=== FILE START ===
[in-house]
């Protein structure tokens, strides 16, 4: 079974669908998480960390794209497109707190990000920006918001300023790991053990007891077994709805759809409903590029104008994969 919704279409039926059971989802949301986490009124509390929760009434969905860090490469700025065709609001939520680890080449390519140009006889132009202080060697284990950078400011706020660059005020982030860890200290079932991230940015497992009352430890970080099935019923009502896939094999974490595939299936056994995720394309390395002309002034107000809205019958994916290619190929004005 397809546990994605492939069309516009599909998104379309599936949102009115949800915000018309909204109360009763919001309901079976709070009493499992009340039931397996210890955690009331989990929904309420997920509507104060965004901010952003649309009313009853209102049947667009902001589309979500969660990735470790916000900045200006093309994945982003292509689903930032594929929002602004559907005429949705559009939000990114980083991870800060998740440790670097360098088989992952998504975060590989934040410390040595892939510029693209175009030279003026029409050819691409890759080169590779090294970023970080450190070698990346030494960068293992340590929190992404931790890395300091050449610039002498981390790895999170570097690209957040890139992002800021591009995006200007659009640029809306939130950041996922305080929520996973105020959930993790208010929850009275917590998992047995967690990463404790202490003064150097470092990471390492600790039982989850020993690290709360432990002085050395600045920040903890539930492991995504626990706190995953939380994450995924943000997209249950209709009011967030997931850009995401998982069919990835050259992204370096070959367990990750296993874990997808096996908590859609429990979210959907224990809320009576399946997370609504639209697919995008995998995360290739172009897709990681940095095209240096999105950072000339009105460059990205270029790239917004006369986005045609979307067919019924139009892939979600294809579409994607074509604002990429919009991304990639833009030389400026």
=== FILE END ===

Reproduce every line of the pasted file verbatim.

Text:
[in-house]
């Protein structure tokens, strides 16, 4: 079974669908998480960390794209497109707190990000920006918001300023790991053990007891077994709805759809409903590029104008994969 919704279409039926059971989802949301986490009124509390929760009434969905860090490469700025065709609001939520680890080449390519140009006889132009202080060697284990950078400011706020660059005020982030860890200290079932991230940015497992009352430890970080099935019923009502896939094999974490595939299936056994995720394309390395002309002034107000809205019958994916290619190929004005 397809546990994605492939069309516009599909998104379309599936949102009115949800915000018309909204109360009763919001309901079976709070009493499992009340039931397996210890955690009331989990929904309420997920509507104060965004901010952003649309009313009853209102049947667009902001589309979500969660990735470790916000900045200006093309994945982003292509689903930032594929929002602004559907005429949705559009939000990114980083991870800060998740440790670097360098088989992952998504975060590989934040410390040595892939510029693209175009030279003026029409050819691409890759080169590779090294970023970080450190070698990346030494960068293992340590929190992404931790890395300091050449610039002498981390790895999170570097690209957040890139992002800021591009995006200007659009640029809306939130950041996922305080929520996973105020959930993790208010929850009275917590998992047995967690990463404790202490003064150097470092990471390492600790039982989850020993690290709360432990002085050395600045920040903890539930492991995504626990706190995953939380994450995924943000997209249950209709009011967030997931850009995401998982069919990835050259992204370096070959367990990750296993874990997808096996908590859609429990979210959907224990809320009576399946997370609504639209697919995008995998995360290739172009897709990681940095095209240096999105950072000339009105460059990205270029790239917004006369986005045609979307067919019924139009892939979600294809579409994607074509604002990429919009991304990639833009030389400026």